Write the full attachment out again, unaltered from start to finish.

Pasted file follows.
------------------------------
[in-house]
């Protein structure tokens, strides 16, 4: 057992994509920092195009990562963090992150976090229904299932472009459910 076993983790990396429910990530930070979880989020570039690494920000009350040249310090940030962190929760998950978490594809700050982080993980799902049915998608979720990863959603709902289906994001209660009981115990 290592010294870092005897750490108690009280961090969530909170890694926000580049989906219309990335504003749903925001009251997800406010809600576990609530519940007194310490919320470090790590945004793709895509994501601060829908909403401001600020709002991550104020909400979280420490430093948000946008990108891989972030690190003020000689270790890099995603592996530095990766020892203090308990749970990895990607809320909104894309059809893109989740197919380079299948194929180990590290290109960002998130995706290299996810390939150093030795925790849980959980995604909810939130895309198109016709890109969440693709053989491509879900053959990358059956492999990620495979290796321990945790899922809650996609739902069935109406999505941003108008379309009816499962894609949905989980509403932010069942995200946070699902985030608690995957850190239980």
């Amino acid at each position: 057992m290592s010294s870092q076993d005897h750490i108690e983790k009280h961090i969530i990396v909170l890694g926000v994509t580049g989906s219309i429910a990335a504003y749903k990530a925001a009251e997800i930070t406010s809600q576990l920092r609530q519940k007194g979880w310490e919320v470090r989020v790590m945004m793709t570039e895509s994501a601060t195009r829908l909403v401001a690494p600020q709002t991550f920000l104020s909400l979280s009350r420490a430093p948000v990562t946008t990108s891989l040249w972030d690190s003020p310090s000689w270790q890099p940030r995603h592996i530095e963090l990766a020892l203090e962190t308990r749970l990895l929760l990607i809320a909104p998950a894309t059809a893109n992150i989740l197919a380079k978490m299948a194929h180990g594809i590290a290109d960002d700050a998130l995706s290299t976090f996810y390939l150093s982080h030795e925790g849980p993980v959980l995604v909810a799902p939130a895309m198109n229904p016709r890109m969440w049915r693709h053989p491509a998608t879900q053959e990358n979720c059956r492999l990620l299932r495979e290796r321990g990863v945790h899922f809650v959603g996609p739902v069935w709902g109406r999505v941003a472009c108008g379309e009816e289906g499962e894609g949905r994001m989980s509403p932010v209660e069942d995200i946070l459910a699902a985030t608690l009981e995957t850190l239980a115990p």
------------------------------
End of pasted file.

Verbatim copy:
[in-house]
């Protein structure tokens, strides 16, 4: 057992994509920092195009990562963090992150976090229904299932472009459910 076993983790990396429910990530930070979880989020570039690494920000009350040249310090940030962190929760998950978490594809700050982080993980799902049915998608979720990863959603709902289906994001209660009981115990 290592010294870092005897750490108690009280961090969530909170890694926000580049989906219309990335504003749903925001009251997800406010809600576990609530519940007194310490919320470090790590945004793709895509994501601060829908909403401001600020709002991550104020909400979280420490430093948000946008990108891989972030690190003020000689270790890099995603592996530095990766020892203090308990749970990895990607809320909104894309059809893109989740197919380079299948194929180990590290290109960002998130995706290299996810390939150093030795925790849980959980995604909810939130895309198109016709890109969440693709053989491509879900053959990358059956492999990620495979290796321990945790899922809650996609739902069935109406999505941003108008379309009816499962894609949905989980509403932010069942995200946070699902985030608690995957850190239980």
């Amino acid at each position: 057992m290592s010294s870092q076993d005897h750490i108690e983790k009280h961090i969530i990396v909170l890694g926000v994509t580049g989906s219309i429910a990335a504003y749903k990530a925001a009251e997800i930070t406010s809600q576990l920092r609530q519940k007194g979880w310490e919320v470090r989020v790590m945004m793709t570039e895509s994501a601060t195009r829908l909403v401001a690494p600020q709002t991550f920000l104020s909400l979280s009350r420490a430093p948000v990562t946008t990108s891989l040249w972030d690190s003020p310090s000689w270790q890099p940030r995603h592996i530095e963090l990766a020892l203090e962190t308990r749970l990895l929760l990607i809320a909104p998950a894309t059809a893109n992150i989740l197919a380079k978490m299948a194929h180990g594809i590290a290109d960002d700050a998130l995706s290299t976090f996810y390939l150093s982080h030795e925790g849980p993980v959980l995604v909810a799902p939130a895309m198109n229904p016709r890109m969440w049915r693709h053989p491509a998608t879900q053959e990358n979720c059956r492999l990620l299932r495979e290796r321990g990863v945790h899922f809650v959603g996609p739902v069935w709902g109406r999505v941003a472009c108008g379309e009816e289906g499962e894609g949905r994001m989980s509403p932010v209660e069942d995200i946070l459910a699902a985030t608690l009981e995957t850190l239980a115990p």